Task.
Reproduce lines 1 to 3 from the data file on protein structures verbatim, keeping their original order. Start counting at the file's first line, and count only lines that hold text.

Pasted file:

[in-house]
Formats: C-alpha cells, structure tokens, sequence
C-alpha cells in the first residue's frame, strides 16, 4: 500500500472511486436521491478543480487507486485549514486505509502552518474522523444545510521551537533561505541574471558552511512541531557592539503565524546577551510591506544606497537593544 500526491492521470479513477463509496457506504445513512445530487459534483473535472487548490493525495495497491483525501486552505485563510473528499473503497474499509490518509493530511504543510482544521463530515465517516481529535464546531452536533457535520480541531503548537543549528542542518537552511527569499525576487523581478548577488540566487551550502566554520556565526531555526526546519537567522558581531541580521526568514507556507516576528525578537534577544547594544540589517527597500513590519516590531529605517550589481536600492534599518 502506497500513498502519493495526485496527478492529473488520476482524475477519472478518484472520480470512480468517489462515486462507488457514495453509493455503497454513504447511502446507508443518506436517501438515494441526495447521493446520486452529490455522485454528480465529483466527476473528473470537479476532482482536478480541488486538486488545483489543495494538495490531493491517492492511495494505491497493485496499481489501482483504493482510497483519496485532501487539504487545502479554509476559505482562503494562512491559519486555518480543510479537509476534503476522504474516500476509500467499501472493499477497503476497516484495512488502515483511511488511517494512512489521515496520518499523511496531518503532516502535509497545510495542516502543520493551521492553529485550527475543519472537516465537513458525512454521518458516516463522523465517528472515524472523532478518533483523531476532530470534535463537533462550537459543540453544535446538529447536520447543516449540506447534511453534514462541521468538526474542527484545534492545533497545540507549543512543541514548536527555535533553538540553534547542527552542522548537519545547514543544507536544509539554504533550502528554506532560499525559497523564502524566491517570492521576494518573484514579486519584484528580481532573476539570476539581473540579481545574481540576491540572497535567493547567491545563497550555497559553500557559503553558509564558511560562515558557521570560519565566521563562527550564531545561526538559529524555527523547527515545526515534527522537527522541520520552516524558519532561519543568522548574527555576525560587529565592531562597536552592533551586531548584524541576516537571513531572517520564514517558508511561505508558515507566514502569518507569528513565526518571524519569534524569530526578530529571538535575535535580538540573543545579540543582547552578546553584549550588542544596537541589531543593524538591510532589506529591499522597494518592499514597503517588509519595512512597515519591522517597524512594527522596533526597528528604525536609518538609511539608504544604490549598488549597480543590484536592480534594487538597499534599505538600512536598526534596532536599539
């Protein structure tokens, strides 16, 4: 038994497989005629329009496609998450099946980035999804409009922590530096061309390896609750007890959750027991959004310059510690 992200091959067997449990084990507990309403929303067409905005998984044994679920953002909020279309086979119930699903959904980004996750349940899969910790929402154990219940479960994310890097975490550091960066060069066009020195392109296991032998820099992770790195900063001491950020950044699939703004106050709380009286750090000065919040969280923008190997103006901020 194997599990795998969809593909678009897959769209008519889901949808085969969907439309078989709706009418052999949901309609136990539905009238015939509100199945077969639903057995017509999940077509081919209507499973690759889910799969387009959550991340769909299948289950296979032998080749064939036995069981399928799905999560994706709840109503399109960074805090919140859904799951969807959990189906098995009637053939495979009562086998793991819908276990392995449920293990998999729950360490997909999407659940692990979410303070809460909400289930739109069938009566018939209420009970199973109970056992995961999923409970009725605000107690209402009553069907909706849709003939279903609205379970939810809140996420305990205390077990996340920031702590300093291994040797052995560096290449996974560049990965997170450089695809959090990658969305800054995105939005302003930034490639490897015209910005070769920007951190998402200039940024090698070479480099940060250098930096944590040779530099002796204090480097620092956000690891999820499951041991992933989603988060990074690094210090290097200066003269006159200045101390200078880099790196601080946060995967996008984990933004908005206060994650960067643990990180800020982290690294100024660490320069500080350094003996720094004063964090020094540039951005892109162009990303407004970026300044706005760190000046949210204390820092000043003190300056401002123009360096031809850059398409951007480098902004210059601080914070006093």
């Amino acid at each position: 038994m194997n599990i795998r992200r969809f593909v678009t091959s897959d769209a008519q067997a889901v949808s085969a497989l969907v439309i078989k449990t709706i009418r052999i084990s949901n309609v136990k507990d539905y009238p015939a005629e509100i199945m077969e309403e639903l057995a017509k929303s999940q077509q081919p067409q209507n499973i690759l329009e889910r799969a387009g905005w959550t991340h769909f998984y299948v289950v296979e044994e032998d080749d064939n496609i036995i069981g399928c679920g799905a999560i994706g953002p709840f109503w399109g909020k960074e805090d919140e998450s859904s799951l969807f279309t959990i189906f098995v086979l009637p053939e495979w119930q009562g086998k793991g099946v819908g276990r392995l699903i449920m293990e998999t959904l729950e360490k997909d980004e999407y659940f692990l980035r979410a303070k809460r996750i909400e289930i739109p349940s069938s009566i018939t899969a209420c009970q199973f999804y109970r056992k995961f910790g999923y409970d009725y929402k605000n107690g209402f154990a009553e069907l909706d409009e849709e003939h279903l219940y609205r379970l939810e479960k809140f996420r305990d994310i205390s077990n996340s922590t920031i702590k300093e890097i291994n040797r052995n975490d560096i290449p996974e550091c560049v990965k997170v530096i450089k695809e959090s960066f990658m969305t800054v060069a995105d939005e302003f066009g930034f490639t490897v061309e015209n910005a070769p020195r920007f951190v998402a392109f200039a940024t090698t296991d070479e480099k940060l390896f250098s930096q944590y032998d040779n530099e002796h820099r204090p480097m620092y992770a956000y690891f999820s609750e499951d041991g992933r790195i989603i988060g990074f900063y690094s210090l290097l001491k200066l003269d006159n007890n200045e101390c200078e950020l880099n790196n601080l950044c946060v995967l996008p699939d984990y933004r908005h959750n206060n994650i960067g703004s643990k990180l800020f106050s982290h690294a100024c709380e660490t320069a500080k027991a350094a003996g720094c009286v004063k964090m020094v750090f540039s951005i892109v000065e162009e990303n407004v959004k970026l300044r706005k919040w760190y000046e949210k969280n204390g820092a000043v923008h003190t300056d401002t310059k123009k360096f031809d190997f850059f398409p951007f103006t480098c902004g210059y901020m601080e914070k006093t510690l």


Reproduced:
[in-house]
Formats: C-alpha cells, structure tokens, sequence
C-alpha cells in the first residue's frame, strides 16, 4: 500500500472511486436521491478543480487507486485549514486505509502552518474522523444545510521551537533561505541574471558552511512541531557592539503565524546577551510591506544606497537593544 500526491492521470479513477463509496457506504445513512445530487459534483473535472487548490493525495495497491483525501486552505485563510473528499473503497474499509490518509493530511504543510482544521463530515465517516481529535464546531452536533457535520480541531503548537543549528542542518537552511527569499525576487523581478548577488540566487551550502566554520556565526531555526526546519537567522558581531541580521526568514507556507516576528525578537534577544547594544540589517527597500513590519516590531529605517550589481536600492534599518 502506497500513498502519493495526485496527478492529473488520476482524475477519472478518484472520480470512480468517489462515486462507488457514495453509493455503497454513504447511502446507508443518506436517501438515494441526495447521493446520486452529490455522485454528480465529483466527476473528473470537479476532482482536478480541488486538486488545483489543495494538495490531493491517492492511495494505491497493485496499481489501482483504493482510497483519496485532501487539504487545502479554509476559505482562503494562512491559519486555518480543510479537509476534503476522504474516500476509500467499501472493499477497503476497516484495512488502515483511511488511517494512512489521515496520518499523511496531518503532516502535509497545510495542516502543520493551521492553529485550527475543519472537516465537513458525512454521518458516516463522523465517528472515524472523532478518533483523531476532530470534535463537533462550537459543540453544535446538529447536520447543516449540506447534511453534514462541521468538526474542527484545534492545533497545540507549543512543541514548536527555535533553538540553534547542527552542522548537519545547514543544507536544509539554504533550502528554506532560499525559497523564502524566491517570492521576494518573484514579486519584484528580481532573476539570476539581473540579481545574481540576491540572497535567493547567491545563497550555497559553500557559503553558509564558511560562515558557521570560519565566521563562527550564531545561526538559529524555527523547527515545526515534527522537527522541520520552516524558519532561519543568522548574527555576525560587529565592531562597536552592533551586531548584524541576516537571513531572517520564514517558508511561505508558515507566514502569518507569528513565526518571524519569534524569530526578530529571538535575535535580538540573543545579540543582547552578546553584549550588542544596537541589531543593524538591510532589506529591499522597494518592499514597503517588509519595512512597515519591522517597524512594527522596533526597528528604525536609518538609511539608504544604490549598488549597480543590484536592480534594487538597499534599505538600512536598526534596532536599539